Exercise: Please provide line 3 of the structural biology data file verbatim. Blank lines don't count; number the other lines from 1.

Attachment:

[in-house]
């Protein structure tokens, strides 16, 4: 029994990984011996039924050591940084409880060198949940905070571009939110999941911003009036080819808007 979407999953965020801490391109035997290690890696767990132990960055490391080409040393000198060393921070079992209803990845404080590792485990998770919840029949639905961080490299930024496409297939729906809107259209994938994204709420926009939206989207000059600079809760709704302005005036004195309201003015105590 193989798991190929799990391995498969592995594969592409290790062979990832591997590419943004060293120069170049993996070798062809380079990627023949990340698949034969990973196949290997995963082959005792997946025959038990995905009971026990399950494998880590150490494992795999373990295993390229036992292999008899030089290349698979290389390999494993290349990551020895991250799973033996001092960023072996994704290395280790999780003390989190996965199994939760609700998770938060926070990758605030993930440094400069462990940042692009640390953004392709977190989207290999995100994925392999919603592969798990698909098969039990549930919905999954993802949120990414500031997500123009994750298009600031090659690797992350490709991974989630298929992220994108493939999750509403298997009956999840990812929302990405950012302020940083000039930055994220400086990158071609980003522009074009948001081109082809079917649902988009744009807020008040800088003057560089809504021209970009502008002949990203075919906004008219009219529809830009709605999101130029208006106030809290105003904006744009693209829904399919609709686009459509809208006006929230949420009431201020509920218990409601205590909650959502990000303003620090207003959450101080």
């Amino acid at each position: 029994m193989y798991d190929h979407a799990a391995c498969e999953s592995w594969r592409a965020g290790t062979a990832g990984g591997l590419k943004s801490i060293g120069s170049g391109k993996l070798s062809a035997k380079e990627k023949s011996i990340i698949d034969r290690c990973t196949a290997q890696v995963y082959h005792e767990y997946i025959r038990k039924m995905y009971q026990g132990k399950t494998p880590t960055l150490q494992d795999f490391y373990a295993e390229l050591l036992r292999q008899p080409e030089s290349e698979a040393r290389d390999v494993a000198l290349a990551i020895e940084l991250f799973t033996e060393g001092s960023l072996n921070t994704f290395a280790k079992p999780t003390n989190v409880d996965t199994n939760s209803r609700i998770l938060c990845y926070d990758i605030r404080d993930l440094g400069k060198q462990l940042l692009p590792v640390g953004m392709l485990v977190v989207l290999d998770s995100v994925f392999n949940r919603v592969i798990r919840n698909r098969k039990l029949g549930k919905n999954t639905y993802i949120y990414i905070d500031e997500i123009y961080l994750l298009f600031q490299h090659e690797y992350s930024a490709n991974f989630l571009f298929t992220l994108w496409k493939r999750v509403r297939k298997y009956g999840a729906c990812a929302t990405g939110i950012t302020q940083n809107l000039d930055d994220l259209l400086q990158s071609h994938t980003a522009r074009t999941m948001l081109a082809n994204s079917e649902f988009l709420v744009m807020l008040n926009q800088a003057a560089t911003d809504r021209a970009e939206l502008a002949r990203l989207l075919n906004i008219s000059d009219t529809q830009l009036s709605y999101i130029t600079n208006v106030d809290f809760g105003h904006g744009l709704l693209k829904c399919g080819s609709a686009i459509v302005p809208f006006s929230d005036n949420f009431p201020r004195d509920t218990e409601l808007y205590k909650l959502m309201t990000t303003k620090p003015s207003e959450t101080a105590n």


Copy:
């Amino acid at each position: 029994m193989y798991d190929h979407a799990a391995c498969e999953s592995w594969r592409a965020g290790t062979a990832g990984g591997l590419k943004s801490i060293g120069s170049g391109k993996l070798s062809a035997k380079e990627k023949s011996i990340i698949d034969r290690c990973t196949a290997q890696v995963y082959h005792e767990y997946i025959r038990k039924m995905y009971q026990g132990k399950t494998p880590t960055l150490q494992d795999f490391y373990a295993e390229l050591l036992r292999q008899p080409e030089s290349e698979a040393r290389d390999v494993a000198l290349a990551i020895e940084l991250f799973t033996e060393g001092s960023l072996n921070t994704f290395a280790k079992p999780t003390n989190v409880d996965t199994n939760s209803r609700i998770l938060c990845y926070d990758i605030r404080d993930l440094g400069k060198q462990l940042l692009p590792v640390g953004m392709l485990v977190v989207l290999d998770s995100v994925f392999n949940r919603v592969i798990r919840n698909r098969k039990l029949g549930k919905n999954t639905y993802i949120y990414i905070d500031e997500i123009y961080l994750l298009f600031q490299h090659e690797y992350s930024a490709n991974f989630l571009f298929t992220l994108w496409k493939r999750v509403r297939k298997y009956g999840a729906c990812a929302t990405g939110i950012t302020q940083n809107l000039d930055d994220l259209l400086q990158s071609h994938t980003a522009r074009t999941m948001l081109a082809n994204s079917e649902f988009l709420v744009m807020l008040n926009q800088a003057a560089t911003d809504r021209a970009e939206l502008a002949r990203l989207l075919n906004i008219s000059d009219t529809q830009l009036s709605y999101i130029t600079n208006v106030d809290f809760g105003h904006g744009l709704l693209k829904c399919g080819s609709a686009i459509v302005p809208f006006s929230d005036n949420f009431p201020r004195d509920t218990e409601l808007y205590k909650l959502m309201t990000t303003k620090p003015s207003e959450t101080a105590n």